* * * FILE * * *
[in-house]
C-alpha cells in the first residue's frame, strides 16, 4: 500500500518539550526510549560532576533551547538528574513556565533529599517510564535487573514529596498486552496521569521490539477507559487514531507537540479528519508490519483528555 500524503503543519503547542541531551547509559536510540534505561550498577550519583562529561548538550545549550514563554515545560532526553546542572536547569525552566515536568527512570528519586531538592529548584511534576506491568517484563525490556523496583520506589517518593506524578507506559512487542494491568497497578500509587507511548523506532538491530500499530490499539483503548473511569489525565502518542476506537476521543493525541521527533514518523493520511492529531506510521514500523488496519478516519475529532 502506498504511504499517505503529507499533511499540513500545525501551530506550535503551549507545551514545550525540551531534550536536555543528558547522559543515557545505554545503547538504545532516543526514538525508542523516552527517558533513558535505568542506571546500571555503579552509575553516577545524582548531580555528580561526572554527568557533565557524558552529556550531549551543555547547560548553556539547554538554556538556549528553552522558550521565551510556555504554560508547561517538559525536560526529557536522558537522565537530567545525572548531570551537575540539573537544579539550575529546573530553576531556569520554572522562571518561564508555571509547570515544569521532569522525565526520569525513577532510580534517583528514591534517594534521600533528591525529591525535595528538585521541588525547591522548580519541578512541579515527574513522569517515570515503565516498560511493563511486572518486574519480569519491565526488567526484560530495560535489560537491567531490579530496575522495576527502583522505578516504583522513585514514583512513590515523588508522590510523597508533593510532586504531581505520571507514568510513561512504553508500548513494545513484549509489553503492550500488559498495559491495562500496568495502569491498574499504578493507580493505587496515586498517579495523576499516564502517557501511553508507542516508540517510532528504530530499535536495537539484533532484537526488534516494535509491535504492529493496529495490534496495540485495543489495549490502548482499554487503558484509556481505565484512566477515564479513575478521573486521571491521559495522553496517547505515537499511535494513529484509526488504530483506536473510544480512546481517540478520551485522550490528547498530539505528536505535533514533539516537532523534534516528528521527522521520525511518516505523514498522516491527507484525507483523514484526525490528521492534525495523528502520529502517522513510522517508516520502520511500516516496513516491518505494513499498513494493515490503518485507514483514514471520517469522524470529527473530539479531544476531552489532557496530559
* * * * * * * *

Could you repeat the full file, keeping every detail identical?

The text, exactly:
[in-house]
C-alpha cells in the first residue's frame, strides 16, 4: 500500500518539550526510549560532576533551547538528574513556565533529599517510564535487573514529596498486552496521569521490539477507559487514531507537540479528519508490519483528555 500524503503543519503547542541531551547509559536510540534505561550498577550519583562529561548538550545549550514563554515545560532526553546542572536547569525552566515536568527512570528519586531538592529548584511534576506491568517484563525490556523496583520506589517518593506524578507506559512487542494491568497497578500509587507511548523506532538491530500499530490499539483503548473511569489525565502518542476506537476521543493525541521527533514518523493520511492529531506510521514500523488496519478516519475529532 502506498504511504499517505503529507499533511499540513500545525501551530506550535503551549507545551514545550525540551531534550536536555543528558547522559543515557545505554545503547538504545532516543526514538525508542523516552527517558533513558535505568542506571546500571555503579552509575553516577545524582548531580555528580561526572554527568557533565557524558552529556550531549551543555547547560548553556539547554538554556538556549528553552522558550521565551510556555504554560508547561517538559525536560526529557536522558537522565537530567545525572548531570551537575540539573537544579539550575529546573530553576531556569520554572522562571518561564508555571509547570515544569521532569522525565526520569525513577532510580534517583528514591534517594534521600533528591525529591525535595528538585521541588525547591522548580519541578512541579515527574513522569517515570515503565516498560511493563511486572518486574519480569519491565526488567526484560530495560535489560537491567531490579530496575522495576527502583522505578516504583522513585514514583512513590515523588508522590510523597508533593510532586504531581505520571507514568510513561512504553508500548513494545513484549509489553503492550500488559498495559491495562500496568495502569491498574499504578493507580493505587496515586498517579495523576499516564502517557501511553508507542516508540517510532528504530530499535536495537539484533532484537526488534516494535509491535504492529493496529495490534496495540485495543489495549490502548482499554487503558484509556481505565484512566477515564479513575478521573486521571491521559495522553496517547505515537499511535494513529484509526488504530483506536473510544480512546481517540478520551485522550490528547498530539505528536505535533514533539516537532523534534516528528521527522521520525511518516505523514498522516491527507484525507483523514484526525490528521492534525495523528502520529502517522513510522517508516520502520511500516516496513516491518505494513499498513494493515490503518485507514483514514471520517469522524470529527473530539479531544476531552489532557496530559